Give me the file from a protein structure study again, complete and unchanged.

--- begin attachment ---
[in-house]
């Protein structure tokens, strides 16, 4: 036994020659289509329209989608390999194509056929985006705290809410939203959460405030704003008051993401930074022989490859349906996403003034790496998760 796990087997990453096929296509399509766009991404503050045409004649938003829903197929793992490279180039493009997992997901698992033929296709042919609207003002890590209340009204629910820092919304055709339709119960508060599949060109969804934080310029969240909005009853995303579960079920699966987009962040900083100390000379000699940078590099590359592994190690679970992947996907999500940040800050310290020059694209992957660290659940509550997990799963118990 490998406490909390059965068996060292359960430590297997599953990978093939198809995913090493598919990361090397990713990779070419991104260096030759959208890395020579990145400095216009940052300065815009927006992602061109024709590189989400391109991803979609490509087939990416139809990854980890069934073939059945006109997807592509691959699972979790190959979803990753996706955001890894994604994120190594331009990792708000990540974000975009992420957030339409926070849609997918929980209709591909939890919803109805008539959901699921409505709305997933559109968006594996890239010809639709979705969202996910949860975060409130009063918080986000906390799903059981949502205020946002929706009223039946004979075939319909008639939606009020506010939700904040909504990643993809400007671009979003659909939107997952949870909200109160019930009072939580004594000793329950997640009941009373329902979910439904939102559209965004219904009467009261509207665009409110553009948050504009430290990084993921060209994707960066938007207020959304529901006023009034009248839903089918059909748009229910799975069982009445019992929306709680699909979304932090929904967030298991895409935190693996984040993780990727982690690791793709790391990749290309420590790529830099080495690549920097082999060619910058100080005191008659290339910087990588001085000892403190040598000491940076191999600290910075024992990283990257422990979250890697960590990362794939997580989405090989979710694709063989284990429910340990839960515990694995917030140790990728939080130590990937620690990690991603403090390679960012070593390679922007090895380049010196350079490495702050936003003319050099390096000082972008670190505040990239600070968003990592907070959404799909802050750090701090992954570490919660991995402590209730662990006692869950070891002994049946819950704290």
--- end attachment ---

[in-house]
């Protein structure tokens, strides 16, 4: 036994020659289509329209989608390999194509056929985006705290809410939203959460405030704003008051993401930074022989490859349906996403003034790496998760 796990087997990453096929296509399509766009991404503050045409004649938003829903197929793992490279180039493009997992997901698992033929296709042919609207003002890590209340009204629910820092919304055709339709119960508060599949060109969804934080310029969240909005009853995303579960079920699966987009962040900083100390000379000699940078590099590359592994190690679970992947996907999500940040800050310290020059694209992957660290659940509550997990799963118990 490998406490909390059965068996060292359960430590297997599953990978093939198809995913090493598919990361090397990713990779070419991104260096030759959208890395020579990145400095216009940052300065815009927006992602061109024709590189989400391109991803979609490509087939990416139809990854980890069934073939059945006109997807592509691959699972979790190959979803990753996706955001890894994604994120190594331009990792708000990540974000975009992420957030339409926070849609997918929980209709591909939890919803109805008539959901699921409505709305997933559109968006594996890239010809639709979705969202996910949860975060409130009063918080986000906390799903059981949502205020946002929706009223039946004979075939319909008639939606009020506010939700904040909504990643993809400007671009979003659909939107997952949870909200109160019930009072939580004594000793329950997640009941009373329902979910439904939102559209965004219904009467009261509207665009409110553009948050504009430290990084993921060209994707960066938007207020959304529901006023009034009248839903089918059909748009229910799975069982009445019992929306709680699909979304932090929904967030298991895409935190693996984040993780990727982690690791793709790391990749290309420590790529830099080495690549920097082999060619910058100080005191008659290339910087990588001085000892403190040598000491940076191999600290910075024992990283990257422990979250890697960590990362794939997580989405090989979710694709063989284990429910340990839960515990694995917030140790990728939080130590990937620690990690991603403090390679960012070593390679922007090895380049010196350079490495702050936003003319050099390096000082972008670190505040990239600070968003990592907070959404799909802050750090701090992954570490919660991995402590209730662990006692869950070891002994049946819950704290």